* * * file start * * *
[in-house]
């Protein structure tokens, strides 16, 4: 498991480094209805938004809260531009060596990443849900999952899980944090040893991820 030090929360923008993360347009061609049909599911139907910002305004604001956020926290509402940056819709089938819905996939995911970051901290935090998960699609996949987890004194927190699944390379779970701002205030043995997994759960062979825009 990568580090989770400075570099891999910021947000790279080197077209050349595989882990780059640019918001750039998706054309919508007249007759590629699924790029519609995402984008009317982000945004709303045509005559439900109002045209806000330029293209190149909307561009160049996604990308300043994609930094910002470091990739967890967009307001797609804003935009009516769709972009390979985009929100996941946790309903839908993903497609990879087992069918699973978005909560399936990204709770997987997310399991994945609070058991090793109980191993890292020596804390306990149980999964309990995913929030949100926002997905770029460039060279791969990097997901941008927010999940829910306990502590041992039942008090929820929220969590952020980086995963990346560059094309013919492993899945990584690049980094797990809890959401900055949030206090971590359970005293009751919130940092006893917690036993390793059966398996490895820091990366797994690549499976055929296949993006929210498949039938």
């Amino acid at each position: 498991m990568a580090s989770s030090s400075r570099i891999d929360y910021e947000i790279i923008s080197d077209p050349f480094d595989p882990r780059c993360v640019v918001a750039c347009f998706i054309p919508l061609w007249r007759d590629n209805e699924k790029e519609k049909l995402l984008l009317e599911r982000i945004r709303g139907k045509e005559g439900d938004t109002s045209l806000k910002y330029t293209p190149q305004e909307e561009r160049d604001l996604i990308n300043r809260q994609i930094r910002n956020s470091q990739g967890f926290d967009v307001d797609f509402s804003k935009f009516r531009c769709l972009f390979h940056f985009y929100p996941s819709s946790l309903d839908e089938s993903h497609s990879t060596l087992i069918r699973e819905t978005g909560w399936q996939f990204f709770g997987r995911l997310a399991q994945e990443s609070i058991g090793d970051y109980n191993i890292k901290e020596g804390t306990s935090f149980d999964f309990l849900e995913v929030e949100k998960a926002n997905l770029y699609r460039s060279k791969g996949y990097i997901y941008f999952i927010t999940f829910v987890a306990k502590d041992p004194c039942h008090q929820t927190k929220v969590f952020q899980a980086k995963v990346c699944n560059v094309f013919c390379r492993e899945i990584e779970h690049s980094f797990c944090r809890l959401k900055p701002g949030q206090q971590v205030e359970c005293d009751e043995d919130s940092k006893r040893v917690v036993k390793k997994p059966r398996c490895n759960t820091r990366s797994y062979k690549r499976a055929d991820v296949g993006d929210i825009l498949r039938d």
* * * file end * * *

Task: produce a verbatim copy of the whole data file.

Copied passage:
[in-house]
């Protein structure tokens, strides 16, 4: 498991480094209805938004809260531009060596990443849900999952899980944090040893991820 030090929360923008993360347009061609049909599911139907910002305004604001956020926290509402940056819709089938819905996939995911970051901290935090998960699609996949987890004194927190699944390379779970701002205030043995997994759960062979825009 990568580090989770400075570099891999910021947000790279080197077209050349595989882990780059640019918001750039998706054309919508007249007759590629699924790029519609995402984008009317982000945004709303045509005559439900109002045209806000330029293209190149909307561009160049996604990308300043994609930094910002470091990739967890967009307001797609804003935009009516769709972009390979985009929100996941946790309903839908993903497609990879087992069918699973978005909560399936990204709770997987997310399991994945609070058991090793109980191993890292020596804390306990149980999964309990995913929030949100926002997905770029460039060279791969990097997901941008927010999940829910306990502590041992039942008090929820929220969590952020980086995963990346560059094309013919492993899945990584690049980094797990809890959401900055949030206090971590359970005293009751919130940092006893917690036993390793059966398996490895820091990366797994690549499976055929296949993006929210498949039938």
């Amino acid at each position: 498991m990568a580090s989770s030090s400075r570099i891999d929360y910021e947000i790279i923008s080197d077209p050349f480094d595989p882990r780059c993360v640019v918001a750039c347009f998706i054309p919508l061609w007249r007759d590629n209805e699924k790029e519609k049909l995402l984008l009317e599911r982000i945004r709303g139907k045509e005559g439900d938004t109002s045209l806000k910002y330029t293209p190149q305004e909307e561009r160049d604001l996604i990308n300043r809260q994609i930094r910002n956020s470091q990739g967890f926290d967009v307001d797609f509402s804003k935009f009516r531009c769709l972009f390979h940056f985009y929100p996941s819709s946790l309903d839908e089938s993903h497609s990879t060596l087992i069918r699973e819905t978005g909560w399936q996939f990204f709770g997987r995911l997310a399991q994945e990443s609070i058991g090793d970051y109980n191993i890292k901290e020596g804390t306990s935090f149980d999964f309990l849900e995913v929030e949100k998960a926002n997905l770029y699609r460039s060279k791969g996949y990097i997901y941008f999952i927010t999940f829910v987890a306990k502590d041992p004194c039942h008090q929820t927190k929220v969590f952020q899980a980086k995963v990346c699944n560059v094309f013919c390379r492993e899945i990584e779970h690049s980094f797990c944090r809890l959401k900055p701002g949030q206090q971590v205030e359970c005293d009751e043995d919130s940092k006893r040893v917690v036993k390793k997994p059966r398996c490895n759960t820091r990366s797994y062979k690549r499976a055929d991820v296949g993006d929210i825009l498949r039938d």